Call for blood donations to assist vital chemotherapy treatment

Registered Nurse Vanessa Maccioni

Registered Nurse Vanessa Maccioni

Half of all regular blood donors have been unable to donate during COVID-19 peaks in Australia recently, leaving many essential services vulnerable to short supply.

With blood donations used in a variety of areas every day, cancer patients are just one group who need these most to safely receive chemotherapy treatment.

Royal Brisbane and Women’s Hospital Registered Nurse Vanessa Maccioni said her patients in the haematology bone marrow transplant ward could not live without blood transfusions.

“They cannot receive chemotherapy if we don’t have the blood products to support them through the recovery of the treatment,” she said.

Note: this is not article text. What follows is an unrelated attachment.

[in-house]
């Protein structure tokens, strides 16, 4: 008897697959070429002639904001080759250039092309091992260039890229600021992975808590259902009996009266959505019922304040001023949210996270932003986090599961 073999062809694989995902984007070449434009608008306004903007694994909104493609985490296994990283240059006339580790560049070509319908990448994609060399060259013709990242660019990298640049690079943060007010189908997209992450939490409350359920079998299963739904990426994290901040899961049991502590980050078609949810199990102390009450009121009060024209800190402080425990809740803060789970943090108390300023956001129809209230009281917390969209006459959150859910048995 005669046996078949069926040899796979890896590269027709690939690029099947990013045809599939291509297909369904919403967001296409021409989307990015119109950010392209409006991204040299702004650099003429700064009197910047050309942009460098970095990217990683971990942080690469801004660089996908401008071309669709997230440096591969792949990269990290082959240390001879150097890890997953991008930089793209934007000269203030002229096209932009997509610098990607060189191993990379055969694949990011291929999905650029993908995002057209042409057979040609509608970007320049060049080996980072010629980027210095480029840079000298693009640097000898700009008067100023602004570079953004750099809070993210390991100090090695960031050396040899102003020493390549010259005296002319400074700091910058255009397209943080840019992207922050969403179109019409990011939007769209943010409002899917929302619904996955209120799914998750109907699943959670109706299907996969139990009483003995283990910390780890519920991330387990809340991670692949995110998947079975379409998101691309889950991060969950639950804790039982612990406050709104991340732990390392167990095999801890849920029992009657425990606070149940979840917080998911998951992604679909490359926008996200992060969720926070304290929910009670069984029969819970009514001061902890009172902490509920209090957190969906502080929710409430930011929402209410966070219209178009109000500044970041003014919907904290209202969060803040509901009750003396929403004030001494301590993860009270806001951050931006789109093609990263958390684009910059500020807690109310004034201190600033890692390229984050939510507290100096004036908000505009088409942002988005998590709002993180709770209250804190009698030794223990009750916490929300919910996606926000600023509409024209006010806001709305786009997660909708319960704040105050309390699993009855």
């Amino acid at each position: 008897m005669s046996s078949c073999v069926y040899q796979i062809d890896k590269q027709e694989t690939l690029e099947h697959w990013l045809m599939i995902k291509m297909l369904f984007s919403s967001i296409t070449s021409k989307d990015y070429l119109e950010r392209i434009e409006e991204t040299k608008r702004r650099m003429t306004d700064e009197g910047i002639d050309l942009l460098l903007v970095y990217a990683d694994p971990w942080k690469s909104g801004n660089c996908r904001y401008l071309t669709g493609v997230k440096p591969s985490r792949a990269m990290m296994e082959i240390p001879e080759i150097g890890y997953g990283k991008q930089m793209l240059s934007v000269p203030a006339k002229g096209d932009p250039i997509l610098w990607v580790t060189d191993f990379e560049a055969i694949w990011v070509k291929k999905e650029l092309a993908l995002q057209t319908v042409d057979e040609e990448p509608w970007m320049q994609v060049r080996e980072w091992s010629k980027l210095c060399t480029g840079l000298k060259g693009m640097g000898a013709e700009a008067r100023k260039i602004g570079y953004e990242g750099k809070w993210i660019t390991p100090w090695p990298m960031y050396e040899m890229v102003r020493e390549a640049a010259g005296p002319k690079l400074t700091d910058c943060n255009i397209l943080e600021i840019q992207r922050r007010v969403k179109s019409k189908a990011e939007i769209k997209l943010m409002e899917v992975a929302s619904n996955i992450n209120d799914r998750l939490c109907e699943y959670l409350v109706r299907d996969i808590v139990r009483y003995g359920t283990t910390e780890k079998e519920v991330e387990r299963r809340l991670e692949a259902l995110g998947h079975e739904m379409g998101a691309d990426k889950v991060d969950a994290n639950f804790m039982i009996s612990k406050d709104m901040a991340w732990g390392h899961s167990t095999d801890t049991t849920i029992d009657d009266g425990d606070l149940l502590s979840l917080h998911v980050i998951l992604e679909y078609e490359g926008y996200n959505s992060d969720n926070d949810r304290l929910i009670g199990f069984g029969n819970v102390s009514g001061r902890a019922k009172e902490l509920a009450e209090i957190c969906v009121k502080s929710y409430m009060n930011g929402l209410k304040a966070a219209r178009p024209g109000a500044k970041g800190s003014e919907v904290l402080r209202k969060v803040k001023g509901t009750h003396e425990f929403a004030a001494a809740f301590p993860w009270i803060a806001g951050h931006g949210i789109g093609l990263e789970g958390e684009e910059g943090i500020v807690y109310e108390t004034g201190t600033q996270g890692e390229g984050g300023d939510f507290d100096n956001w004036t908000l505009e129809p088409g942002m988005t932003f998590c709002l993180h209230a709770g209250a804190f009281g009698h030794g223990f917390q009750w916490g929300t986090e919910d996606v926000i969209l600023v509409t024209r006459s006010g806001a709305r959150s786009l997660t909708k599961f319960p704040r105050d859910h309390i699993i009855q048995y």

“Chemotherapy uses drugs to destroy cancer cells, but because the drugs can’t determine good cells from bad, lots of red blood cells get caught in the crossfire.

“These cells are produced in the bone marrow that also gets affected by drugs used in chemotherapy – so not only does the patient lose a number of important cells, but their body’s ability to replace them is also compromised.”

Current guidelines say that you may donate blood seven days after you’ve made a full recovery from COVID-19, with day one starting the first day you have no symptoms.

Vanessa and her colleagues are just some of the many Metro North Health staff who regularly donate to Lifeblood.

“Patients can be coming into hospital for transfusions for years and years,” she said.

“The team I’m in is dedicated to donating so that our patients know we’re doing everything we can to help them.”

Find out how you can make a difference by donating to Lifeblood today.